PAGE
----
It is 100 years today that Sir Alec Guinness CBE first saw the light of day. The worldwide fame and acclamation he received for his talented impersonations in diverse roles in cinema and theatre, is well known. But Alec Guinness also has a fascinating personal story to tell, including his conversion to Catholicism. From difficult and humble origins, along the way to becoming one of the most admired, outstanding and versatile of British actors, Alec Guinness found his way to the discovery of truth in the Catholic Church.
Recent discussion on our blog with some non-believers has resulted in a constant stream of questions and answers going back and forth, with no apparent satisfactory outcome. Of course one can always hope and pray that a tiny seed of faith might have been sown somewhere along the line that will eventually lead to the agnostics rethinking their views, but on the whole such discussions appear to end in an unsatisfactory stale mate!
Discovering faith is usually the result of a long, studious and even painful search, requiring much prayer and big doses of humility, plus a genuine desire to turn away from all that knowingly separates one from God (serious sin).
But “every man treads a virgin path to God” as Leon Bloy is supposed to have said, meaning that there are as many reasons for conversion as there are people who convert.
One of the most delightful I think is the story behind Alec Guinness’ conversion to Catholicism. He was filming an episode of G.K. Chesterton’s “Father Brown” series in a remote French village when:
“One evening Guinness, still in costume, was on his way back to his lodgings. A little boy, mistaking him for the real thing, grabbed his hand and trustingly accompanied the “priest.”
That incident affected Guinness. “Continuing my walk,” he said, “I reflected that a Church that could inspire such confidence in a child, making priests, even when unknown, so easily approachable, could not be as scheming or as creepy as so often made out. I began to shake off my long-taught, long-absorbed prejudices.”
Shortly thereafter, Guinness’s son Matthew, age eleven, was stricken with polio and paralyzed from the waist down. The future for the boy was doubtful, and at the end of each day’s work on the film, Guinness began dropping in at a little Catholic church on his route home. He decided to strike a bargain with God: If God would let Matthew recover, Guinness would not stand in the way if the boy wished to become Catholic.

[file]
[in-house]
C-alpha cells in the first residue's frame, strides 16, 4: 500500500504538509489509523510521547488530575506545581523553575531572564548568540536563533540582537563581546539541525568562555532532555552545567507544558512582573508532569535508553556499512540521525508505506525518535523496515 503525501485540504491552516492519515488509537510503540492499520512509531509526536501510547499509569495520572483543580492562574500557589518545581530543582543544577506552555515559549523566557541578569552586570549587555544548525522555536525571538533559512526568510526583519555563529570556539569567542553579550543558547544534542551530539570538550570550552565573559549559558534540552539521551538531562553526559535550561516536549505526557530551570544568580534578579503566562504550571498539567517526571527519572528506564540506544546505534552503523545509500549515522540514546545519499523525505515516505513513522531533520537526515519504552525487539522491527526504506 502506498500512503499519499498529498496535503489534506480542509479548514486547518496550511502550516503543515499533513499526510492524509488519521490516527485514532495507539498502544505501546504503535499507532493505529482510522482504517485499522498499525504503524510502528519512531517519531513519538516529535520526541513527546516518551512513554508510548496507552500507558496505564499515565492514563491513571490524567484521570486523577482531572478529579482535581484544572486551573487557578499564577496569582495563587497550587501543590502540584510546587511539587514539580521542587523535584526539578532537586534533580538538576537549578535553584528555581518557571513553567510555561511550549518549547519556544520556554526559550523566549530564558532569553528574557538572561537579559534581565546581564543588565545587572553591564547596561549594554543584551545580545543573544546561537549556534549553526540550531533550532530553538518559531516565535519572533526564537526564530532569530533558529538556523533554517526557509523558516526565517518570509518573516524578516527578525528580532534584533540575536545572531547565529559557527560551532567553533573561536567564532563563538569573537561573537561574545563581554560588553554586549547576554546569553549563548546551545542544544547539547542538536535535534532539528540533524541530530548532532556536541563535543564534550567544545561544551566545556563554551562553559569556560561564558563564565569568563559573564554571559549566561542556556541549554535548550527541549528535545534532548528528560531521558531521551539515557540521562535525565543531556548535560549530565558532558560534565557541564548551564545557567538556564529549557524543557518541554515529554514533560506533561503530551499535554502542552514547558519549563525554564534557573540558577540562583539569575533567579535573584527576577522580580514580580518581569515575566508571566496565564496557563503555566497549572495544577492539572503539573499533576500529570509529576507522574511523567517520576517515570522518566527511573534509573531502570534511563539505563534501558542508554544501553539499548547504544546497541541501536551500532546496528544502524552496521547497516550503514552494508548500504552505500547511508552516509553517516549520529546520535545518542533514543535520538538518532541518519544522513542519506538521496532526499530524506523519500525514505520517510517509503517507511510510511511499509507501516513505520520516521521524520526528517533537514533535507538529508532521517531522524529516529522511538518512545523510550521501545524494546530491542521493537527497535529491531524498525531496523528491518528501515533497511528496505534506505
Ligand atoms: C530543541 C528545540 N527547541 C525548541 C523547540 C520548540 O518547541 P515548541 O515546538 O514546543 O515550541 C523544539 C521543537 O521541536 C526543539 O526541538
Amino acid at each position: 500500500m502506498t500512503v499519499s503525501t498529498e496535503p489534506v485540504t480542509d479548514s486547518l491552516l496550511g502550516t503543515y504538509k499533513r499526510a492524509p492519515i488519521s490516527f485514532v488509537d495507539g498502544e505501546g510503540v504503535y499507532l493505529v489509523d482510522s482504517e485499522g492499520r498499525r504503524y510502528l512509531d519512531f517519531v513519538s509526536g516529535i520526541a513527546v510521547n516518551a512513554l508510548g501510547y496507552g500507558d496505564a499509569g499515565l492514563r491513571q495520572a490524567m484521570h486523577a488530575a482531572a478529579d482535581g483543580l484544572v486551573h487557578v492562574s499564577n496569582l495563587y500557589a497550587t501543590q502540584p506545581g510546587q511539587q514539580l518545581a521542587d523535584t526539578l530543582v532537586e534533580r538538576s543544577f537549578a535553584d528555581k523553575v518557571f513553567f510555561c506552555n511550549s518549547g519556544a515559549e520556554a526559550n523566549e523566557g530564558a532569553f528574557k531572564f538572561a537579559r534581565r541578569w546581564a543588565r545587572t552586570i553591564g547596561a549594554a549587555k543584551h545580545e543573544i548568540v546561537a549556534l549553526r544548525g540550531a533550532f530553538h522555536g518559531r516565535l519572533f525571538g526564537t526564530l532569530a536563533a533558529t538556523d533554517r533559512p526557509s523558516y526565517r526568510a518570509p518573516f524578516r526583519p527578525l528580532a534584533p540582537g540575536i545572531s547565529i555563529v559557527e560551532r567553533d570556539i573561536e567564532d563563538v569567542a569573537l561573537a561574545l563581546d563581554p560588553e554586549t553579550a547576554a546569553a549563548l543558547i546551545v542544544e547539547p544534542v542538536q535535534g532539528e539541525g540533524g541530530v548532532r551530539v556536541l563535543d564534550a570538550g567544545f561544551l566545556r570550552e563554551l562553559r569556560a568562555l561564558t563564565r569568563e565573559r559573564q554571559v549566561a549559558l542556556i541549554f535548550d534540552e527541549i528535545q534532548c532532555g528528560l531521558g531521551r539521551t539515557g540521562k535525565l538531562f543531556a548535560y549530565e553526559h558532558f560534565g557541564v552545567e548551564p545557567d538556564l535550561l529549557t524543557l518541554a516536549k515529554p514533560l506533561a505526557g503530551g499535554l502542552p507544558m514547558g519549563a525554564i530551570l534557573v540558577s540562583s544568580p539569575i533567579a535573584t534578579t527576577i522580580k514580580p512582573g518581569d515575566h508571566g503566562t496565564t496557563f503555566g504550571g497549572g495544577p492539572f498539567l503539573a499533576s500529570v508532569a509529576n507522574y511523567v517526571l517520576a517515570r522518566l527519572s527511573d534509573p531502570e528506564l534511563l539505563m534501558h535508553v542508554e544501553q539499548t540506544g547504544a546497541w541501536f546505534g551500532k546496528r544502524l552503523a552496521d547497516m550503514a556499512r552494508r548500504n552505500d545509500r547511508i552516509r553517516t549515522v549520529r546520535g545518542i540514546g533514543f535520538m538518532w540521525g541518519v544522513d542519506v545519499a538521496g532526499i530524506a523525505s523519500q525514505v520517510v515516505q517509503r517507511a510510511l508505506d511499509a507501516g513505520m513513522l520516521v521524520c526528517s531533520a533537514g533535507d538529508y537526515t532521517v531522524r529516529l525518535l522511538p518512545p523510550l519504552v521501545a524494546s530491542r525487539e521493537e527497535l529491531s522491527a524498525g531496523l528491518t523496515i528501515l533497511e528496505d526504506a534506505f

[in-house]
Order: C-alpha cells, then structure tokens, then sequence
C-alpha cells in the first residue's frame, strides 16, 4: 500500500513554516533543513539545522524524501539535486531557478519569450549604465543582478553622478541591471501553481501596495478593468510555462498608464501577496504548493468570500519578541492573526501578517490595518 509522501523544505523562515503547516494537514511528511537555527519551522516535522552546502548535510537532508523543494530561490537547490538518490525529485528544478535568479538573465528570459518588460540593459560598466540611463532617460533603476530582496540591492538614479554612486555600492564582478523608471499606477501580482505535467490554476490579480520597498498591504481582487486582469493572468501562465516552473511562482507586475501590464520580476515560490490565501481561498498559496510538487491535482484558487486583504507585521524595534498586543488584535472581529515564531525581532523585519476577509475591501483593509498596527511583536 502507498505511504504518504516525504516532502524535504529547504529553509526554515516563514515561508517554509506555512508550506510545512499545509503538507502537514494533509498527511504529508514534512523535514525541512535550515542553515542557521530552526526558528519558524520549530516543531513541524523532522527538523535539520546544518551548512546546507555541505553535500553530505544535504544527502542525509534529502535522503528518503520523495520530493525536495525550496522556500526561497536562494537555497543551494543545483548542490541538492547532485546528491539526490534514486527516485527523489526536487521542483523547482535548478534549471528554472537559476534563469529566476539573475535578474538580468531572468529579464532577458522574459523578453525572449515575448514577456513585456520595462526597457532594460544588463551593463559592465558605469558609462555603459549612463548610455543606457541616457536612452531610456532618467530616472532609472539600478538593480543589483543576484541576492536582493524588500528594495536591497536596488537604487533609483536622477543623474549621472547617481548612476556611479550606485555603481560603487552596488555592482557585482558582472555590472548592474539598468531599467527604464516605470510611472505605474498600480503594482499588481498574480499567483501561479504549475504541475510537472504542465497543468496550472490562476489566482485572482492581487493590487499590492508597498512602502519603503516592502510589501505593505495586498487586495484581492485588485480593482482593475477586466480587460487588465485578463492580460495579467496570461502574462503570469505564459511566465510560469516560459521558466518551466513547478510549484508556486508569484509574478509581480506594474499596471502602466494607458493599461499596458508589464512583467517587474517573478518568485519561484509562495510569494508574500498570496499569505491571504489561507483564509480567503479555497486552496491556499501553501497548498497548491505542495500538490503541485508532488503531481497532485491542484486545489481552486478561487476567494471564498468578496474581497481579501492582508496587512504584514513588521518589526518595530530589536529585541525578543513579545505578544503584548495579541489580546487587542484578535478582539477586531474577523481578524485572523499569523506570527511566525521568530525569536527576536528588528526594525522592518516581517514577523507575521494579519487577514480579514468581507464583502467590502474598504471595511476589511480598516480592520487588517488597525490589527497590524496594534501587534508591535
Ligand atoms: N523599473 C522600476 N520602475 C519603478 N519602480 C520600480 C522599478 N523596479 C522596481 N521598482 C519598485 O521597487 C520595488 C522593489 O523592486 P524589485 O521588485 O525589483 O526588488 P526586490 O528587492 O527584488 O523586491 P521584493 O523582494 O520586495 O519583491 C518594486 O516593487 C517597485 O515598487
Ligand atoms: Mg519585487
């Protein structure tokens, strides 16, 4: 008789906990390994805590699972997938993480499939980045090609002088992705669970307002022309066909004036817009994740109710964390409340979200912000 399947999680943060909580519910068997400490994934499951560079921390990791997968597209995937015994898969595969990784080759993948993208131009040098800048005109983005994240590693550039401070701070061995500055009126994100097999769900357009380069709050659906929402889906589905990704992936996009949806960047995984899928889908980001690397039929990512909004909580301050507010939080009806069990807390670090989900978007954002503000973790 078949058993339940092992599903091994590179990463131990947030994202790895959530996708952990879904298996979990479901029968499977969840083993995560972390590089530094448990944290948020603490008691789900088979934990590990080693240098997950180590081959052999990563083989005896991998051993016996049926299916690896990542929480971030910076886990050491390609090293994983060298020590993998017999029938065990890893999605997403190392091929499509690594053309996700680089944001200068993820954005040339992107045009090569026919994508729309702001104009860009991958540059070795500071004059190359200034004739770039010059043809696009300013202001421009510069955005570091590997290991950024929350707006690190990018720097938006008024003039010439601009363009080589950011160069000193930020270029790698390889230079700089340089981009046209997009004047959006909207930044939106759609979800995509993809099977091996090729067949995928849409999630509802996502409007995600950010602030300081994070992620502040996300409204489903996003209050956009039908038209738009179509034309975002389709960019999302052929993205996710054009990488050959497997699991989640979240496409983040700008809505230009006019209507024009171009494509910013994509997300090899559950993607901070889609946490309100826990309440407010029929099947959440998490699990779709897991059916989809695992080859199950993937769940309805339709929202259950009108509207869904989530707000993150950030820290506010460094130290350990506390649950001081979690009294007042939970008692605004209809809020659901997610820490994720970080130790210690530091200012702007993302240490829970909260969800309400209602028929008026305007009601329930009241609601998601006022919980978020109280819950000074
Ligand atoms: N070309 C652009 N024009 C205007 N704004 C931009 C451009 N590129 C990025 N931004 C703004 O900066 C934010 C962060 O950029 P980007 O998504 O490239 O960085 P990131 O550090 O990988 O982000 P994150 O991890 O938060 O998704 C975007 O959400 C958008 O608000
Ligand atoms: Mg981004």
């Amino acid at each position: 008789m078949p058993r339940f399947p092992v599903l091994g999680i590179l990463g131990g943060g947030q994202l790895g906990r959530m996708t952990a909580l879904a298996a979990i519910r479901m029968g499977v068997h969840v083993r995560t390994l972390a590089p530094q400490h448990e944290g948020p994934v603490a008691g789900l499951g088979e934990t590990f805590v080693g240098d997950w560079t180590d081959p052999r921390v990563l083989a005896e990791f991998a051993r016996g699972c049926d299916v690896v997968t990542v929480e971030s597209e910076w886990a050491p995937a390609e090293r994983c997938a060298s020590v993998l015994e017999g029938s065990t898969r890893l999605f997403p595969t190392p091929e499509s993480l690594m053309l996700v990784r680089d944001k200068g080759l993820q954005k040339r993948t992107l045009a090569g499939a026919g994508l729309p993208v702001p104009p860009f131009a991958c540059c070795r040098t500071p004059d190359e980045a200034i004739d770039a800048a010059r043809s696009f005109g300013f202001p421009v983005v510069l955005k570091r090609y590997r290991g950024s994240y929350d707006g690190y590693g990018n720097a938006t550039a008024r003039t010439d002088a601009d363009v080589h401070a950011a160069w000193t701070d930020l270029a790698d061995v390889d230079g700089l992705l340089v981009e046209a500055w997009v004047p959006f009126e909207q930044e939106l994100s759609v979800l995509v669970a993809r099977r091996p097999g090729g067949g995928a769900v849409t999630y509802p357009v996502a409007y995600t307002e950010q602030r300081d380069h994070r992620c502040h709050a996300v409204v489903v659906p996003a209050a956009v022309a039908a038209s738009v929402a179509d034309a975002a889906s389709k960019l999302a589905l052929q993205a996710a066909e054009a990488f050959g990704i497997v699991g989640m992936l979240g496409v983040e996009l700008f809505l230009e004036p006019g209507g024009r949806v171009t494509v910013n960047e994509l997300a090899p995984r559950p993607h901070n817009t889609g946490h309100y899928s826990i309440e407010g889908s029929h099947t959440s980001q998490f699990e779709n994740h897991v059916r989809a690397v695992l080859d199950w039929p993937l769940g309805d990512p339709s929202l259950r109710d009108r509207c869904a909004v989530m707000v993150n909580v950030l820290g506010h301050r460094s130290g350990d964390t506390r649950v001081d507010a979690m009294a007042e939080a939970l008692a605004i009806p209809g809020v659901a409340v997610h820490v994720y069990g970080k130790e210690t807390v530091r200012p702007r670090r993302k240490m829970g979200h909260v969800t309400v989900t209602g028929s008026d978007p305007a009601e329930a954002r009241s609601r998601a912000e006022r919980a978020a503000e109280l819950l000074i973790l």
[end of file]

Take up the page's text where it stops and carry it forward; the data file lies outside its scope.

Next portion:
Happily Matthew recovered completely, and Guinness and his wife enrolled him in a Jesuit academy. At the age of fifteen, Matthew announced that he wished to become Catholic. Guinness kept his end of the bargain with God: He readily agreed to the conversion.
But God wanted much more. Guinness began to study Catholicism. He had long talks with a Catholic priest. He made a retreat at a Trappist abbey. He even attended Mass with Grace Kelly while he was working on a film in Los Angeles. The doctrines of indulgences and infallibility slowed him for a time, but his description of finally entering the Church said it all: “There had been no emotional upheaval, no great insight, certainly no proper grasp of theological issues; just a sense of history and the fittingness of things.”
Guinness was received into the Catholic Church by the bishop of Portsmouth, and while he was in Sri Lanka making The Bridge over the River Kwai, his wife surprised him by also converting…”